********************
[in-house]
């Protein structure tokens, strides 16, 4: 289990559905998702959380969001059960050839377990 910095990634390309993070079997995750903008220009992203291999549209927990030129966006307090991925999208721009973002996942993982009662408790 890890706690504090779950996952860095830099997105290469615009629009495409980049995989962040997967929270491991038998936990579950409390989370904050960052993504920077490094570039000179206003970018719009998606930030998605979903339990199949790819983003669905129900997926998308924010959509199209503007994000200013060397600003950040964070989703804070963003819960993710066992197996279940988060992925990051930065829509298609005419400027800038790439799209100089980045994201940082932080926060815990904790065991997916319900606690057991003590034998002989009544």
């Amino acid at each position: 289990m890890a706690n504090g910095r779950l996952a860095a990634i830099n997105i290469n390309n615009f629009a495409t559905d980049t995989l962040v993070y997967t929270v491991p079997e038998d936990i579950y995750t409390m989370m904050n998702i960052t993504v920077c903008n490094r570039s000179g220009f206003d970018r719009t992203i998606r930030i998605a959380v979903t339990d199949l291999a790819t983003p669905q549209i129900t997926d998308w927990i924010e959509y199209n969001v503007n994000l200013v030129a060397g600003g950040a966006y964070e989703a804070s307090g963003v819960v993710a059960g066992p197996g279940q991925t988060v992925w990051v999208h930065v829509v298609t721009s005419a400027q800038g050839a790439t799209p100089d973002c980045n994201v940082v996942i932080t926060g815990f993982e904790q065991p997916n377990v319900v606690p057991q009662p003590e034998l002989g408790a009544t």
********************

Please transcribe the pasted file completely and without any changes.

[in-house]
């Protein structure tokens, strides 16, 4: 289990559905998702959380969001059960050839377990 910095990634390309993070079997995750903008220009992203291999549209927990030129966006307090991925999208721009973002996942993982009662408790 890890706690504090779950996952860095830099997105290469615009629009495409980049995989962040997967929270491991038998936990579950409390989370904050960052993504920077490094570039000179206003970018719009998606930030998605979903339990199949790819983003669905129900997926998308924010959509199209503007994000200013060397600003950040964070989703804070963003819960993710066992197996279940988060992925990051930065829509298609005419400027800038790439799209100089980045994201940082932080926060815990904790065991997916319900606690057991003590034998002989009544």
């Amino acid at each position: 289990m890890a706690n504090g910095r779950l996952a860095a990634i830099n997105i290469n390309n615009f629009a495409t559905d980049t995989l962040v993070y997967t929270v491991p079997e038998d936990i579950y995750t409390m989370m904050n998702i960052t993504v920077c903008n490094r570039s000179g220009f206003d970018r719009t992203i998606r930030i998605a959380v979903t339990d199949l291999a790819t983003p669905q549209i129900t997926d998308w927990i924010e959509y199209n969001v503007n994000l200013v030129a060397g600003g950040a966006y964070e989703a804070s307090g963003v819960v993710a059960g066992p197996g279940q991925t988060v992925w990051v999208h930065v829509v298609t721009s005419a400027q800038g050839a790439t799209p100089d973002c980045n994201v940082v996942i932080t926060g815990f993982e904790q065991p997916n377990v319900v606690p057991q009662p003590e034998l002989g408790a009544t």